SUPREME COURT OF NEW YORK, APPELLATE DIVISION, THIRD DEPARTMENT
May 21, 1969
FRANCIS J. FOLEY, JR., ET AL., AS EXECUTORS OF FRANCIS J. FOLEY, DECEASED, RESPONDENTS,
STATE OF NEW YORK, APPELLANT
Gibson, P. J., Herlihy, Reynolds, Staley, Jr., and Greenblott, JJ., concur in memorandum Per Curiam.
Author: Per Curiam
Appeal by the State from a judgment of the Court of Claims which awarded damages for the appropriation of lands for highway purposes. The State does not contest the award of $4,550 for direct damages. It does assert with respect to the award of $2,925 for consequential damages, first, that the amount includes a duplication of damage items attributable to the loss of a water supply and, second, that the construction of the improvement enhanced the value of the property by an amount in excess of the consequential damages, by creating a market for deposits of gravel on the property, which the highway construction contractor did, in fact, purchase, and that the rule as to offsetting special benefits should be applied. The water supply in question derived from an old gravel pit and served to irrigate some 39.74 acres. It was eliminated by the appropriation. Claimants' appraiser attributed damage of $1,000 to the loss of the water supply; but he also depreciated the value of the 39.74 acres by $25 per acre or $990 on account of the loss of irrigation. On cross-examination, he admitted that the $1,000 item represented the estimated cost of a new water supply and with respect to the $990 item conceded that the "loss of irrigation was the only factor I put in the appraisal". Thus, the cost-to-cure estimate was duplicative of the depreciation item and must be deducted from the award. As respects the gravel deposits, we need not pass on the legal issue involved, as, on turning to the facts, we find that there was uncontradicted evidence of a market long prior to the appropriation, sales having been made to the contractor for another highway and to others, and the recognized intrinsic worth of the deposits thus constituted a factor in the evaluations upon which the undisputed award of direct damages was predicated. We find no merit in the State's final contention, which concerns the computation of interest upon the award. (See Leeds v. State of New York, 20 N.Y.2d 701; Corl v. State of New York, 31 A.D.2d 692.)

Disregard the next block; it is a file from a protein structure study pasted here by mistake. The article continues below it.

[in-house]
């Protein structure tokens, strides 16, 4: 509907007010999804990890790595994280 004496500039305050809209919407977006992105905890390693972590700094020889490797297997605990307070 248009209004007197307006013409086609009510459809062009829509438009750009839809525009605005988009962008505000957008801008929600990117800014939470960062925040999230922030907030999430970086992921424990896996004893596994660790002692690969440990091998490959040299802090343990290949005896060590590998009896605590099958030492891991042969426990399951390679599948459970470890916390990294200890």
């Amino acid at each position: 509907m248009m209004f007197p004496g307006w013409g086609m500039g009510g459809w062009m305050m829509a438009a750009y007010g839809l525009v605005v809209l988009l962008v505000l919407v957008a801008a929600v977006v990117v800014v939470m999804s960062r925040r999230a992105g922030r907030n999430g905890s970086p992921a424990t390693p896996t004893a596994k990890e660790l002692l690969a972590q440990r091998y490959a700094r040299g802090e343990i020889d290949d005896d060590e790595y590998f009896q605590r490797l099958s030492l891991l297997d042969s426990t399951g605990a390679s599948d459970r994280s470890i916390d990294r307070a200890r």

Judgment modified, on the law and the facts, so as to reduce the award to $6,475 and appropriate interest and, as so modified, affirmed, without costs.
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